12

I am trying to construct a query in PostgreSQL 9.0 that gets the longest sequence of continuous rows for a specific column.

Consider the following table:

lap_id (serial), lap_no (int), car_type (enum), race_id (int FK)

Where lap_no is unique for each (race_id, car_type).

I would like the query to produce the longest sequence for a given race_id and car_type, so it would return an int (or long) that is highest.

With the following data:

1, 1, red, 1
2, 2, red, 1
3, 3, red, 1
4, 4, red, 1
5, 1, blue, 1
6, 5, red, 1
7, 2, blue, 1
8, 1, green, 1

For car_type = red and race_id = 1 the query would return 5 as the longest sequence of the lap_no field.

I found a similar question here however my situation is a bit more straightforward.

(I would also like to know the longest sequence for a given car_type for all races, but was planning to work that out myself.)

20

Your description results in a table definition like this:

CREATE TABLE tbl (
   lap_id   serial PRIMARY KEY
 , lap_no   int NOT NULL
 , car_type enum NOT NULL
 , race_id  int NOT NULL  -- REFERENCES ...
 , UNIQUE(race_id, car_type, lap_no)
);

General solution for this class of problems

To get the longest sequence (1 result, longest of all, arbitrary pick if there are ties):

SELECT race_id, car_type, count(*) AS seq_len
FROM  (
   SELECT *, count(*) FILTER (WHERE step)
                      OVER (ORDER BY race_id, car_type, lap_no) AS grp
   FROM  (
      SELECT *, (lag(lap_no) OVER (PARTITION BY race_id, car_type ORDER BY lap_no) + 1)
                 IS DISTINCT FROM lap_no AS step
      FROM   tbl
      ) x
   ) y
GROUP  BY race_id, car_type, grp
ORDER  BY seq_len DESC
LIMIT  1;

count(*) FILTER (WHERE step) only counts TRUE (= step to next group), which results in a new number for every new group.

Related question on SO, one answer featuring a procedural solution with plpgsql:

If the top requirement is performance, the plpgsql function is typically faster in this particular case because it can calculate the result in a single scan.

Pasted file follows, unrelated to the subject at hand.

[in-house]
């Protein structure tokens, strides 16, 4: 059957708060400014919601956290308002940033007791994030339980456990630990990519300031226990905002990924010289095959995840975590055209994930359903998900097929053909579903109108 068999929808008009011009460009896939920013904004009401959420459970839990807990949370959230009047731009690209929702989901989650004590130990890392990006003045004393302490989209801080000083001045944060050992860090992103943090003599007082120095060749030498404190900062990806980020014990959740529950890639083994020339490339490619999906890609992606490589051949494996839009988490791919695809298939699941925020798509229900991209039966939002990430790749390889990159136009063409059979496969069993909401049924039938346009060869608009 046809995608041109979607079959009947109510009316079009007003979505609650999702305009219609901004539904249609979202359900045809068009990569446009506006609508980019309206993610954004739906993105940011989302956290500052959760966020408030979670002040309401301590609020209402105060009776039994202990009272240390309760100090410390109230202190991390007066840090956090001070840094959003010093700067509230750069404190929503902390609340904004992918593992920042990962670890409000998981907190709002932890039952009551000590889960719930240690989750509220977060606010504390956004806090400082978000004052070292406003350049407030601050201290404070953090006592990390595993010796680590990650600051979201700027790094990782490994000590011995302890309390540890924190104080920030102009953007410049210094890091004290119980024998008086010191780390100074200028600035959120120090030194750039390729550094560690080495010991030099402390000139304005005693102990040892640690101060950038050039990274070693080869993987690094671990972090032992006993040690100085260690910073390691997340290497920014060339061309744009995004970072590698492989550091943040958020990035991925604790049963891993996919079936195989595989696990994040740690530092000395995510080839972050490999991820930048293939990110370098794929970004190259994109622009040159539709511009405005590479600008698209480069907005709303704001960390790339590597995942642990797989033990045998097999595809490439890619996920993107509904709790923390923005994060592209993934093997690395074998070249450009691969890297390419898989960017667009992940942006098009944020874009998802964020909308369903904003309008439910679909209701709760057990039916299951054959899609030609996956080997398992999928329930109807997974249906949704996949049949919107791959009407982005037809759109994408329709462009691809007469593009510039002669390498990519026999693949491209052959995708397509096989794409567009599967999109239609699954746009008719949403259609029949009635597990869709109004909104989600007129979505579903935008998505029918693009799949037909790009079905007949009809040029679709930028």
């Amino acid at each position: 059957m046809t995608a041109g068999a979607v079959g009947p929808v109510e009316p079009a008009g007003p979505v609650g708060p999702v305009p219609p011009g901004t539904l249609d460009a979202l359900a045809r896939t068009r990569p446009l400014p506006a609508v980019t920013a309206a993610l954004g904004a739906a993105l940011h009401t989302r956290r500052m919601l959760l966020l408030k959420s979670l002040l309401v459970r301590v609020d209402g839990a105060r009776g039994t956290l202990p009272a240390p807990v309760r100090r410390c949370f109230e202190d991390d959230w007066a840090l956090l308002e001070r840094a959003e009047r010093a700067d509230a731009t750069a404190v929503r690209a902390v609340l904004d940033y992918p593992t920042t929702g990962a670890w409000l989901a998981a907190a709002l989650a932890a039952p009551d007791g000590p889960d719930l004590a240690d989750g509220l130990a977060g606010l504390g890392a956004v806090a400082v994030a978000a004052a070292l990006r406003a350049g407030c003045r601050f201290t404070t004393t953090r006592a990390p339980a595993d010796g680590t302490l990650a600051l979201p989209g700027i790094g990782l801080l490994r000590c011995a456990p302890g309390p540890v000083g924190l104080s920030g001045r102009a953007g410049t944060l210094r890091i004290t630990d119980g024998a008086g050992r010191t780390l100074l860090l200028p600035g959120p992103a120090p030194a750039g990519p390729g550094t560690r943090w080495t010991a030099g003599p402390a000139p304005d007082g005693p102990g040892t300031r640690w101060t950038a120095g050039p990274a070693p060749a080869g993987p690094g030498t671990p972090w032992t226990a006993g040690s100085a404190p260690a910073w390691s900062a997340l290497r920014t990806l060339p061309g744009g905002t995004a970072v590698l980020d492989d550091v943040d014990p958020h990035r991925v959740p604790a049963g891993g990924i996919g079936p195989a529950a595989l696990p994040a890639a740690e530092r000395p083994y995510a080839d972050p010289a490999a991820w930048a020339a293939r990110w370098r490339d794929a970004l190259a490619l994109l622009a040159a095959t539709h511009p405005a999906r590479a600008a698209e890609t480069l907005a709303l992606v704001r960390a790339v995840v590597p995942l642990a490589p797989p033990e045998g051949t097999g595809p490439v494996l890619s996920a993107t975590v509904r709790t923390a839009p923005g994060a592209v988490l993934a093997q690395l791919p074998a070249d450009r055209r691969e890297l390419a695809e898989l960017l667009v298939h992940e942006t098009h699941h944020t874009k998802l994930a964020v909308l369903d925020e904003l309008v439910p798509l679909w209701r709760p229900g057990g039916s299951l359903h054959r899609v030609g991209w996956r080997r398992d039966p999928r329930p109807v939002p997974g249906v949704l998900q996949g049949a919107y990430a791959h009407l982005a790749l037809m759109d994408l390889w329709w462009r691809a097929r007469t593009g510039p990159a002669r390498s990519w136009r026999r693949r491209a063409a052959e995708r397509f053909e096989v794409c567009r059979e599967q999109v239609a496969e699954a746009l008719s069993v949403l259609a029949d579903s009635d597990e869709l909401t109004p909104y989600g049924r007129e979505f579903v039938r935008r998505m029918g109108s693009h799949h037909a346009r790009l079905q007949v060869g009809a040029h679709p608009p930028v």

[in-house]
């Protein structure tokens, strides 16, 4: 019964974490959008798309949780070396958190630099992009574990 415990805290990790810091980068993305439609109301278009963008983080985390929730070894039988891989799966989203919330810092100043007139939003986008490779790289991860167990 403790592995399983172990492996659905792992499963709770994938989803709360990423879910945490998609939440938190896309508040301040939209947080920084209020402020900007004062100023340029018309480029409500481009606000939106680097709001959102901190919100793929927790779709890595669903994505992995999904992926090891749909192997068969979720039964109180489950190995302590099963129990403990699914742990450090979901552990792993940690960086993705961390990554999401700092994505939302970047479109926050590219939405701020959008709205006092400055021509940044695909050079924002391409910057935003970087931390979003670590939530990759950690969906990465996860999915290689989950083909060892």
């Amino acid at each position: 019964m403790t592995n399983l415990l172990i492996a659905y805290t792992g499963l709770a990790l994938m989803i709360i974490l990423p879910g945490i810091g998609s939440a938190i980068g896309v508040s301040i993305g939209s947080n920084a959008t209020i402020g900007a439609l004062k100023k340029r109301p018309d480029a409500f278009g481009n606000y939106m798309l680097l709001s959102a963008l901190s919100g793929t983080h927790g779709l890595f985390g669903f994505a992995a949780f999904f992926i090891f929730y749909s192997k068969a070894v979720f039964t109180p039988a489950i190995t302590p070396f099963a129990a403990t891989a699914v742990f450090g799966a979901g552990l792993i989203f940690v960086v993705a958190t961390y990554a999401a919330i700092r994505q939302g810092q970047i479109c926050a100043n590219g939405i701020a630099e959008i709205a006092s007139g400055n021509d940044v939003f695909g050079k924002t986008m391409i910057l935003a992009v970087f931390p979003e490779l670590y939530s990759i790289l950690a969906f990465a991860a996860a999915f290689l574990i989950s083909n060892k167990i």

Faster for consecutive numbers

We can capitalize on the fact that consecutive lap_no define a sequence, for a much simpler and faster version:

SELECT race_id, car_type, count(*) AS seq_len
FROM  (
   SELECT race_id, car_type
        , row_number() OVER (PARTITION BY race_id, car_type ORDER BY lap_no) - lap_no AS grp
   FROM   tbl
   ) x
GROUP  BY race_id, car_type, grp
ORDER  BY seq_len DESC
LIMIT  1;

Consecutive laps end up in the same grp. Every missing lap results in a lower grp per partition.

This relies on (race_id, car_type, lap_no) being UNIQUE NOT NULL. NULL values or duplicates could break the logic.

Discussion of Jack's simpler alternative

@Jack's version effectively counts all laps (rows) where the previous lap_no in this race_id had the same car_type. That's simpler and faster and correct - as long as each car_type can only have one sequence per race_id.

But for a task that simple the query could be simpler, yet. It would follow logically that all lap_no per (car_type, race_id) must be in sequence, and we could just count the laps:

SELECT race_id, car_type, count(*) AS seq_len
FROM   tbl
GROUP  BY race_id, car_type
ORDER  BY seq_len DESC
LIMIT  1;

If, on the other hand, one car_type can have multiple separate sequences per race_id (and the question does not specify otherwise), Jack's version will fail.

Faster for a given race / car type

In reply to the comment / clarifications in the question: restricting the query to one given (race_id, car_type) will make it much faster, of course:

SELECT count(*) AS seq_len
FROM  (
   SELECT row_number() OVER (ORDER BY lap_no) - lap_no AS grp
   FROM   tbl
   WHERE  race_id = 1
   AND    car_type = 'red'
   ) x
GROUP  BY grp
ORDER  BY seq_len DESC
LIMIT  1;

db<>fiddle here
Old SQL Fiddle

Index

Key to top performance is a fitting index (except for the mentioned procedural solution working with a single sequential scan). A multicolumn index like this serves best:

CREATE INDEX tbl_mult_idx ON tbl (race_id, car_type, lap_no);

If your table has the UNIQUE constraint I assumed at the top, that is implemented with just this (unique) index internally, and you do not need to create another index.

  • Hi Erwin, thanks that does the job, however it takes ~17sec on my database! Dont suppose you could provide a modification so it takes race_id and car_type as parameters rather than comparing the entire table? (I have tried re-writing it and keep running into errors) – DaveB Feb 25 '13 at 19:28
6

create table tbl (lap_no int, car_type text, race_id int);
insert into tbl values (1,'red',1),(2,'red',1),(3,'red',1),(4,'red',1),
                       (1,'blue',1),(5,'red',1),(2,'blue',1),(1,'green',1);
select car_type, race_id, sum(case when lap_no=(prev+1) then 1 else 0 end)+1 seq_len
from ( select *, lag(lap_no) over (partition by car_type, race_id order by lap_no) prev 
       from tbl ) z
group by car_type, race_id
order by seq_len desc limit 1;
/*
|car_type|race_id|seq_len|
|:-------|------:|------:|
|red     |      1|      5|
*/
  • or perhaps sum((lap_no=(prev+1))::integer)+1 but I'm not sure that is easier to read – Jack Douglas Feb 25 '13 at 20:08

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